Filtering by Tag: PLAYBOY

Sex & Society

My friend Valerie Baber interviewed me for her “Sex & Society” podcast. We talked about Playboy, empowerment, and porn. You can listen to the first episode here.

[Image via my Instagram feed]

Buy my short story: “The Tumor.” It’s been called “a masterpiece of short fiction.”

Kylie Gone Wild

Tomorrow I’ll be on “The Quicky” on the Mamamia podcast network, where I’ll be talking about Kylie Jenner’s upcoming Playboy spread. She’s on the cover with boyfriend Travis Scott, and she’s not wearing much, it seems. The images were shot and / or creative designed by Scott. I’ve written about Playboy previously, and I was a regular on Playboy TV’s “Sexcetera” for five years. I still love the brand.

Get a copy of my latest short story, “The Tumor” —“a masterpiece of short fiction.”


It was a vintage store, and a stack of Playboys, and some shoes sitting on the top. It was only when I got home that I saw it could be interpreted as some sort of commentary. The boots on her face and body, almost obliterating her. Her eyes, a bit wide, peeping over the sole. In any case, I'm interested to see where Playboy Magazine goes in '18 with Cooper at the helm. I like what he's done already, and I think he has the ability to lead this brand into surviving--and thriving again.

How'd You Like to Be the First Woman to Write for Playboy?

Susan Braudy has the scoop:

Almost as soon as I arrived in Manhattan to seek my fortune, I backed into a knuckle-bruising battle with Playboy’s Hugh Hefner.
My new city-slick literary agent Lois Wallace had signed me because she liked my articles in a zippy new Yale monthly called The New Journal. So after Playboy editors approached Lois about a piece on something called the new feminism, she lipped a smoke ring into her telephone and asked me, “How’d you like to be the first woman to write for Playboy?”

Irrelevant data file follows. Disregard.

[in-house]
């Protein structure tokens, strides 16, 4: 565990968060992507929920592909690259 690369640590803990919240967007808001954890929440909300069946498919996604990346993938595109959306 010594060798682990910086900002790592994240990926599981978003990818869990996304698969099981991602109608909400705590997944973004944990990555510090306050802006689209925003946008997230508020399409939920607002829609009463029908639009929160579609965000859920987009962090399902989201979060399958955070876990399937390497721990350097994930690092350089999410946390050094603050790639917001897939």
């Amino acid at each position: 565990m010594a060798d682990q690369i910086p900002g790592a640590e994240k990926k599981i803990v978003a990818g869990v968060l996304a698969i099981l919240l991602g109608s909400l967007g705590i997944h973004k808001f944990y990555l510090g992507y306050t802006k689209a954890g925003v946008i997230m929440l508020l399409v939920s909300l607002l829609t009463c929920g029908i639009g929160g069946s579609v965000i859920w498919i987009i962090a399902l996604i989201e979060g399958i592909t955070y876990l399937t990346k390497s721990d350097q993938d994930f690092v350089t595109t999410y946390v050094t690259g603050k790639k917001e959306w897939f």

The year was 1969. I thought Playboy defined cheesy, but I was too timid to say so. Furthermore, I was afraid to admit I’d never heard of any new feminists.
Lois, however sophisticated, was a shouter: “You’re in New York, dammit, not in some ivory tower.”
Jim Goode, Playboy’s articles editor, contacted me that afternoon. Speaking more slowly than I thought a human could, he explained that Playboy wanted an objective account of the entire spectrum of the brand new “women’s lib” movement. “These women have important things to say, and I want our readers to hear them,” he said. “Let yourself go. Write anything you like but don’t pass judgment. Be fair.”
He concluded, “Write in a tone that’s amused if the author is amused, but never snide.”